Say “NO!” to Hollywood BIM: An Advanced Integration of the BIM Process at a Builder

In this article, Antonio Ruivo Meireles, who is the Innovation Manager of Mota-Engil, a large building company headquartered in Portugal that has more than 20,000 employees worldwide, describes a more advanced integration of the BIM process implemented at his firm, in contrast to the “Hollywood BIM” implemented by most builders. He discusses the BIM implementation strategy followed at Mota-Engil in detail, along with the key pointers that emerged from it that should be helpful to other construction firms adopting BIM . There is also an extended discussion of the main benefits of BIM for a builder, based on Mota-Engil’s experiences with it.
URL: http://www.aecbytes.com/buildingthefuture/2013/BIM_MotaEngil.html

4 thoughts on “Say “NO!” to Hollywood BIM: An Advanced Integration of the BIM Process at a Builder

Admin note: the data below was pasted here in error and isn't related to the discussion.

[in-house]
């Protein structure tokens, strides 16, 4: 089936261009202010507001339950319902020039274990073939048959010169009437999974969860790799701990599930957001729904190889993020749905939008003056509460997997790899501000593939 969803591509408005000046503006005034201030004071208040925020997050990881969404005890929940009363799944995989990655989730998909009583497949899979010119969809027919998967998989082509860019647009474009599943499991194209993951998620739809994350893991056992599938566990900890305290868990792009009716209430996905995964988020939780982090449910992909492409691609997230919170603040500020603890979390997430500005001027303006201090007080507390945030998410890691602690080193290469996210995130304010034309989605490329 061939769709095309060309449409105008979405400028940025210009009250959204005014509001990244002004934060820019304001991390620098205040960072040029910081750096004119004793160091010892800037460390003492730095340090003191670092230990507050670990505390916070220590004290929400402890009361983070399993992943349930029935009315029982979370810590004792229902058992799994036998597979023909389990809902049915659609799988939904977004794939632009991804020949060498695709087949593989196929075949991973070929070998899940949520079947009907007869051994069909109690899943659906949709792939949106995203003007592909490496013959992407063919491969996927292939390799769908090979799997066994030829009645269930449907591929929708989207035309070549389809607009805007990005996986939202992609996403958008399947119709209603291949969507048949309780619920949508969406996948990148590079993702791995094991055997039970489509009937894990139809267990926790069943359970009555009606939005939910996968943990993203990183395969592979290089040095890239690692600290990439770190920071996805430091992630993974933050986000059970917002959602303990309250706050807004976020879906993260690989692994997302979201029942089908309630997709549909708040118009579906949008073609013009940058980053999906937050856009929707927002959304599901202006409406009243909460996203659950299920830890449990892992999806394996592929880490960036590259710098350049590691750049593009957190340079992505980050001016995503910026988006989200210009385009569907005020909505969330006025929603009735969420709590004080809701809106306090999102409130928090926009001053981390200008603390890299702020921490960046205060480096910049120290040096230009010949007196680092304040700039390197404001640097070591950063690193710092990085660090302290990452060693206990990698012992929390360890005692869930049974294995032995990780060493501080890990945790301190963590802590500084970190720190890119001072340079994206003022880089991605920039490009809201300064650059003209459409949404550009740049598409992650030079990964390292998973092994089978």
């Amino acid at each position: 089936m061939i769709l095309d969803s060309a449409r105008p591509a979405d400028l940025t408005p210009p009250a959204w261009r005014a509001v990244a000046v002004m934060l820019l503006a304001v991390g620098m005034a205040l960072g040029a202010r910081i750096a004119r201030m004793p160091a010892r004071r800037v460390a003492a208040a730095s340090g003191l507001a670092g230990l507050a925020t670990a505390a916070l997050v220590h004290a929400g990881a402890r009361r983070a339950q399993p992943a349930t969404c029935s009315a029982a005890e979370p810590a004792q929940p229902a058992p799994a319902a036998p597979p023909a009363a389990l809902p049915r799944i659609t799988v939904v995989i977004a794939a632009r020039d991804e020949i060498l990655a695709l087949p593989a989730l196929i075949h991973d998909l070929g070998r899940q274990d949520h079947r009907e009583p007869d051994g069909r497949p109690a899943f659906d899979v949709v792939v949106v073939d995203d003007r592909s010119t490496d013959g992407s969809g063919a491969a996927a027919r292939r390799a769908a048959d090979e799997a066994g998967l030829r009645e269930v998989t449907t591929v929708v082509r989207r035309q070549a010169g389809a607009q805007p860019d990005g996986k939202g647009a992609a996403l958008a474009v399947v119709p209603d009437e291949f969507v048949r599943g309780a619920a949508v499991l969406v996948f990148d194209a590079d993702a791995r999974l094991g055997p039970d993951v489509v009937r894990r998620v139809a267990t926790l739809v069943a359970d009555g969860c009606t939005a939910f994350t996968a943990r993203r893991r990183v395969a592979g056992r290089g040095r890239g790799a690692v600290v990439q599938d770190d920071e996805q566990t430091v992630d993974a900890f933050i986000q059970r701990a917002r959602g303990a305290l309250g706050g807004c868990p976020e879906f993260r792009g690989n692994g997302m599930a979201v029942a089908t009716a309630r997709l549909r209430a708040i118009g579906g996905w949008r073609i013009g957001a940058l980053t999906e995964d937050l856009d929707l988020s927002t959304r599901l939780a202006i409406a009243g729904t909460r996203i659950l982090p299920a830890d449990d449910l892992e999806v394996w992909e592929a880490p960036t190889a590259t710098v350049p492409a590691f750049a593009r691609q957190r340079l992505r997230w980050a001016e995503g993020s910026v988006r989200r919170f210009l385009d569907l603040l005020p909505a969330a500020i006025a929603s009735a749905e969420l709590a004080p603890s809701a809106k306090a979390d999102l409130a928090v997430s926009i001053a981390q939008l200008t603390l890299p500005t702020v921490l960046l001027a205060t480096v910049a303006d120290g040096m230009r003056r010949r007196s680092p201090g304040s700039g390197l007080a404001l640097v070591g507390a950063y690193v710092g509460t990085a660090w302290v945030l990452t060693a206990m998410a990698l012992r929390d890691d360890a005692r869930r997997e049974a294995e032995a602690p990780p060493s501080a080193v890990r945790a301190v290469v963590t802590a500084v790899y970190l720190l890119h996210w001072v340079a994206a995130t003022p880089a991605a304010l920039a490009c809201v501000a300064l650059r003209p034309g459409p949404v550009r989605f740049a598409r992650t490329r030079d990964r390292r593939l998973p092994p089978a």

1. Thank you for publishing this well written article without the hysteria and hype usually attached to virtual building processes.

    Just a personal comment though, is it just me that is solidly tired of the BIM label though? Isn’t it too close to BIMBO or something reminiscent of a bad international company acronym (NAB, BAM, or IBM etc) depending on whether you say it BIM or spell it out B-I-M or just too try-hard technical (think NURBS) or plain lazy? Even so it still only comes in at number level in the rankings of IT @ Acronym Finder (AF!)…which contradicts my point surely except that it perhaps bolsters up resistance to the BAD BIM term? Why not a different designation for every individual culture and use?

    Still this is one fine example where the “Building Information Modelling” has truly been warranted. Architects take note at: 1, the youthfulness of the writer and 2; a civil engineer further qualified with an MBA! Sigh, …Oh, to be young again…

  2. Refreshing, real and to the point!

    Finally, a “what is” article instead of “what could be” article. You can watch only so many fireworks after they become commonplace. Flashy presentations and motion sickness inducing spinning models are all fine, but this was needed!

    I for one am going to quote this article extensively!

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